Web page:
General Motors drops PBS filmmaker Ken Burns

Call it a sign of the hard economic times, but General Motors today announced that it is ending its 22-year relationship as primary underwriter for the documentaries of PBS filmmaker Ken Burns. The loss of such underwriting, which amounted to tens of millions of dollars per film, might signal the end of 10- and 12-hour epics in which Burns, the nation's greatest documentary filmmaker, specializes.

Burns, who was at The Baltimore Sun last week previewing his coming series on National Parks, hinted that the relationship might be coming to an end when he referred to his partnership with the financially battered automaker as the "great, perhaps soon to be late" underwriting relationship.


"Ken has had a wonderful relationship with GM from The Civil War through the parks film and feels very close to everyone there," a spokeswoman for Burns said in an e-mail to The Sun. "He is incredibly thankful for what they've done. As a partner, they have allowed him to tell many stories about American life that would either not have been told or told in a different way. It was an extraordinary contribution to public television and to filmmaking and of course greatly appreciated by Ken."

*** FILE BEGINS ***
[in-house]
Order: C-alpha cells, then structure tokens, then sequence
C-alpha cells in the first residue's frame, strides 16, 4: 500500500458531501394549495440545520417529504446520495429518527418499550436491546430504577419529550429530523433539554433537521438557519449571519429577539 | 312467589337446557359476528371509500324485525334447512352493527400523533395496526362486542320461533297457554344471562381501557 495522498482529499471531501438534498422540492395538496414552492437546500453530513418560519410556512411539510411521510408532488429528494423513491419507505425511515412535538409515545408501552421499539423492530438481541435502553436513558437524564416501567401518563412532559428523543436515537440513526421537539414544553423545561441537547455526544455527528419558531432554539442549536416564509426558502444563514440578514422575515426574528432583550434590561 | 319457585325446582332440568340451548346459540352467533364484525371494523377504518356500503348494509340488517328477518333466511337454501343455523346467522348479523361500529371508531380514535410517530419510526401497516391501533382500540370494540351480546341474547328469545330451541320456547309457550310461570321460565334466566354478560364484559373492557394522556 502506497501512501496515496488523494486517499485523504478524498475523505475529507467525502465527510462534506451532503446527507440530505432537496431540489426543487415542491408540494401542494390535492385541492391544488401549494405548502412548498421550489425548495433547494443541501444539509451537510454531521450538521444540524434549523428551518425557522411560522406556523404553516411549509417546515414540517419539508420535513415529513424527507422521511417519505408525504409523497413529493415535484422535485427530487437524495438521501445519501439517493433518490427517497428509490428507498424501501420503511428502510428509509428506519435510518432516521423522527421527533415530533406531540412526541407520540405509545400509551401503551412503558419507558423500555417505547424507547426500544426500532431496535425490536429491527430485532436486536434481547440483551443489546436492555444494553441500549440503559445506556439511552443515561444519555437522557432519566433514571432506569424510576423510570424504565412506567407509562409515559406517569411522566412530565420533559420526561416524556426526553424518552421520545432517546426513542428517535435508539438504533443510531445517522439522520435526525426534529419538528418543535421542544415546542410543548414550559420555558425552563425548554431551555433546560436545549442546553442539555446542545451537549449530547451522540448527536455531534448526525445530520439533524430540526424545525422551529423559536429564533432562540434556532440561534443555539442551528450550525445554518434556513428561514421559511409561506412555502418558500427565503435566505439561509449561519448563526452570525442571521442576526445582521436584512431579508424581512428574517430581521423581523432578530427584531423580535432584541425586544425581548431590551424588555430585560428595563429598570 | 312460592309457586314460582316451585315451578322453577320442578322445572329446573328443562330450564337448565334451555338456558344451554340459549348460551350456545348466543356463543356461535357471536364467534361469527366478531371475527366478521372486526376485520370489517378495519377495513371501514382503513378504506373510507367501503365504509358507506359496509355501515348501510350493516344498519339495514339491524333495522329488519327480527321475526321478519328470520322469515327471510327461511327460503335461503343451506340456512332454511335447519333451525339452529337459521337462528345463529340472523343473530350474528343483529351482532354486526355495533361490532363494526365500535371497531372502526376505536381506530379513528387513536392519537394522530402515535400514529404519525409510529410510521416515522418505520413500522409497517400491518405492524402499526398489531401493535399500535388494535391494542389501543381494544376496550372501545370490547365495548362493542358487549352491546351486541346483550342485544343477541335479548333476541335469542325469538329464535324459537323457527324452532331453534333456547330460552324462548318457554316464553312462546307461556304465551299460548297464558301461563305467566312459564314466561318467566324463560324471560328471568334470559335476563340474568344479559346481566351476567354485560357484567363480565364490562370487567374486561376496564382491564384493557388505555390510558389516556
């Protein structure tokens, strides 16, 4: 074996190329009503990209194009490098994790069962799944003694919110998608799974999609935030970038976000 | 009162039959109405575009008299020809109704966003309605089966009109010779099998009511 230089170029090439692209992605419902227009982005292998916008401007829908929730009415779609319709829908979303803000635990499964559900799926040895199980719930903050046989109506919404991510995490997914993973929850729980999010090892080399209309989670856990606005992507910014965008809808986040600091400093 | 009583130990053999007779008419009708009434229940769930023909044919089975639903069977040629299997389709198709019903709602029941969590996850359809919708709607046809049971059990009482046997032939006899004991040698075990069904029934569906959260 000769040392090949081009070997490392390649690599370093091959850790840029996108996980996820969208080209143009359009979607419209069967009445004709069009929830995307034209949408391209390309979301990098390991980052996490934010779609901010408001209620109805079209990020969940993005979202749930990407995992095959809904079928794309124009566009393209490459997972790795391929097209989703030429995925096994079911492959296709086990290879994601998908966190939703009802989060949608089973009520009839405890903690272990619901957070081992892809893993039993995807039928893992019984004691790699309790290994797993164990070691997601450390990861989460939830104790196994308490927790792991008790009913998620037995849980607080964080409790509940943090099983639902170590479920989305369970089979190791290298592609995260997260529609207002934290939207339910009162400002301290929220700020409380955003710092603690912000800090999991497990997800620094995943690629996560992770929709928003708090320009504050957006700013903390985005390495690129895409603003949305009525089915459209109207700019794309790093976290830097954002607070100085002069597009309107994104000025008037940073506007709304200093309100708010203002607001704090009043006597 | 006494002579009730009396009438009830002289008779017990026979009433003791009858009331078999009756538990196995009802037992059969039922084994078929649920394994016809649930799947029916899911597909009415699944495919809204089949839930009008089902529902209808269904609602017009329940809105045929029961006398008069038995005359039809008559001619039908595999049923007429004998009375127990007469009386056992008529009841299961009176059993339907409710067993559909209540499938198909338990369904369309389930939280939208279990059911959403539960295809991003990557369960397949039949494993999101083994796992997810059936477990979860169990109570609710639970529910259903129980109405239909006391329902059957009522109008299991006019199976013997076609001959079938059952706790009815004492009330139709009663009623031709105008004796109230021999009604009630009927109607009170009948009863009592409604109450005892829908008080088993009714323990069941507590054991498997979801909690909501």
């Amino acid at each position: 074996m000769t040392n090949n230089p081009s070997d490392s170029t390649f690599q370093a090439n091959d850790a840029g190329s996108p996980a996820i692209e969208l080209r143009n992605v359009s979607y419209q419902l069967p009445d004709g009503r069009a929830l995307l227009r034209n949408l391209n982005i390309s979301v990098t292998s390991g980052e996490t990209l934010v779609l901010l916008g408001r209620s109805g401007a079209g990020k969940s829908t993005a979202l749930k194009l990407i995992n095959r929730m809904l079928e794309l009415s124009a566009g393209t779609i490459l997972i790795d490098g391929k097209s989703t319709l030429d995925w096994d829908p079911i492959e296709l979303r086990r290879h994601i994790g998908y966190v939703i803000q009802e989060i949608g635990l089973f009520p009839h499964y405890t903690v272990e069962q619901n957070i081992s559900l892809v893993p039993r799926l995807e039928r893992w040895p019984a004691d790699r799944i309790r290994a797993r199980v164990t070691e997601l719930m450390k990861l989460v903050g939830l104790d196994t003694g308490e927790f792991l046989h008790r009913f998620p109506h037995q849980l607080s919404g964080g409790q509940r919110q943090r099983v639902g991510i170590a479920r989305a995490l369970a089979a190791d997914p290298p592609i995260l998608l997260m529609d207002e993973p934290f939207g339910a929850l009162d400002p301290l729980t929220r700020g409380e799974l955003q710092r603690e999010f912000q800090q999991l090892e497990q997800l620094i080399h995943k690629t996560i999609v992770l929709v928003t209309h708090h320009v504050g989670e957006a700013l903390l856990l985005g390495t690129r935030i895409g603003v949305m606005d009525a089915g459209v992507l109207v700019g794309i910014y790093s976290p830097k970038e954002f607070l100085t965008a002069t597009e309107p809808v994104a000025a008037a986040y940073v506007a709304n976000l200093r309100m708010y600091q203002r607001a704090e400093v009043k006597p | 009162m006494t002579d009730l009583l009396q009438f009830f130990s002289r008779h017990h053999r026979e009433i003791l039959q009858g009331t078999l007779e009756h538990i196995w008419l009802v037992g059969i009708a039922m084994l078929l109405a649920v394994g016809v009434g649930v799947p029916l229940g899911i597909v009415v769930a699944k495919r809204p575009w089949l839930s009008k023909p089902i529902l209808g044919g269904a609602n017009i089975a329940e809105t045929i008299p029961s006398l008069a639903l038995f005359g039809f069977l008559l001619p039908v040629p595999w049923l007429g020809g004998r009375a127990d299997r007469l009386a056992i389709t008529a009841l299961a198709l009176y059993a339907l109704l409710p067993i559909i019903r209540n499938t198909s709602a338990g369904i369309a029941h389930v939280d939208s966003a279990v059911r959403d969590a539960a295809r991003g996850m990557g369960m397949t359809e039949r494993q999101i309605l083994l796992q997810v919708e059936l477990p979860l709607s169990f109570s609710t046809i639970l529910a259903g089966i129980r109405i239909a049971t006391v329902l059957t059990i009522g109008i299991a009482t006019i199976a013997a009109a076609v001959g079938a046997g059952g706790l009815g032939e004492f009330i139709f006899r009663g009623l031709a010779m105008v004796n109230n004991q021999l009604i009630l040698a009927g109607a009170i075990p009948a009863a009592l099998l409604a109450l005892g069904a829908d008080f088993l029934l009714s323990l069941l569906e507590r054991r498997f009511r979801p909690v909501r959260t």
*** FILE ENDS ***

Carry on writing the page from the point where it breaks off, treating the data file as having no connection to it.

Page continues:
GM recently dropped sponsorship of golfer Tiger Woods and pulled out altogether from advertising on Super Bowl and the Academy Awards telecasts. While those are major pop culture events, GM's decision to part ways with Burns might prove to have a deeper impact on national life.

With such documentaries as Jazz, Baseball and The Civil War, which are among the higest-rated productions in the history of PBS, Burns has turned millions of Americans on to history and in so doing, has helped us see ourselves in new ways as a country. While Burns still has a plethora of underwriters, he and his presenting station, Washington's WETA, are likely to have a hard time finding anyone to fill the void left by GM in these troubled economic times. And that could spell the end of long-form documentaries based on meticulous research and painstaking production. 

Kelly Cusinato, a spokeswoman for GM, described Burns as the "gold standard of documentary filmmaking," but added that, "the company's financial crisis has forced GM to rein in such spending," according to the Associated Press in Detroit.

The National Parks: America's Best Idea will run 12 hours across six nights on PBS starting in September. It will be the last Burns production underwritten by GM.